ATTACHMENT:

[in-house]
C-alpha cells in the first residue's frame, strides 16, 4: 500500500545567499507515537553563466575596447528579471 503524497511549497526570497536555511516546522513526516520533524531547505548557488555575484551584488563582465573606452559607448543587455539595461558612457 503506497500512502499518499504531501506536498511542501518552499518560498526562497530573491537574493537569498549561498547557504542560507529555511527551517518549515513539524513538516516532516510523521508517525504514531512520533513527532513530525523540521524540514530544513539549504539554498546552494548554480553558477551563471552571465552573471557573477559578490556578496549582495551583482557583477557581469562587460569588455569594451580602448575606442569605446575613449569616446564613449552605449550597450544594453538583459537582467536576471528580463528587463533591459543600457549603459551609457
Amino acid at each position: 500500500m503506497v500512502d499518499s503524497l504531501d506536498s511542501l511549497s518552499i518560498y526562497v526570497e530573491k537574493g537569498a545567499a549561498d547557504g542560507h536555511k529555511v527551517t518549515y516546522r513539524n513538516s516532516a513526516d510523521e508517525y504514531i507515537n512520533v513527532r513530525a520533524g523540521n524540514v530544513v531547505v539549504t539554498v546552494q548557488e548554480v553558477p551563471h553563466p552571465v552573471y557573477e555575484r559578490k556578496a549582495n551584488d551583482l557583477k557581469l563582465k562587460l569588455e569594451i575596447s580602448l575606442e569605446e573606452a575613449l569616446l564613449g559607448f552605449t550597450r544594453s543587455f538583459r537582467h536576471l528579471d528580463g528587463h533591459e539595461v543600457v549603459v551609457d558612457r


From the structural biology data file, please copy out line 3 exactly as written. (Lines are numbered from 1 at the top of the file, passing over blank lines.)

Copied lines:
Amino acid at each position: 500500500m503506497v500512502d499518499s503524497l504531501d506536498s511542501l511549497s518552499i518560498y526562497v526570497e530573491k537574493g537569498a545567499a549561498d547557504g542560507h536555511k529555511v527551517t518549515y516546522r513539524n513538516s516532516a513526516d510523521e508517525y504514531i507515537n512520533v513527532r513530525a520533524g523540521n524540514v530544513v531547505v539549504t539554498v546552494q548557488e548554480v553558477p551563471h553563466p552571465v552573471y557573477e555575484r559578490k556578496a549582495n551584488d551583482l557583477k557581469l563582465k562587460l569588455e569594451i575596447s580602448l575606442e569605446e573606452a575613449l569616446l564613449g559607448f552605449t550597450r544594453s543587455f538583459r537582467h536576471l528579471d528580463g528587463h533591459e539595461v543600457v549603459v551609457d558612457r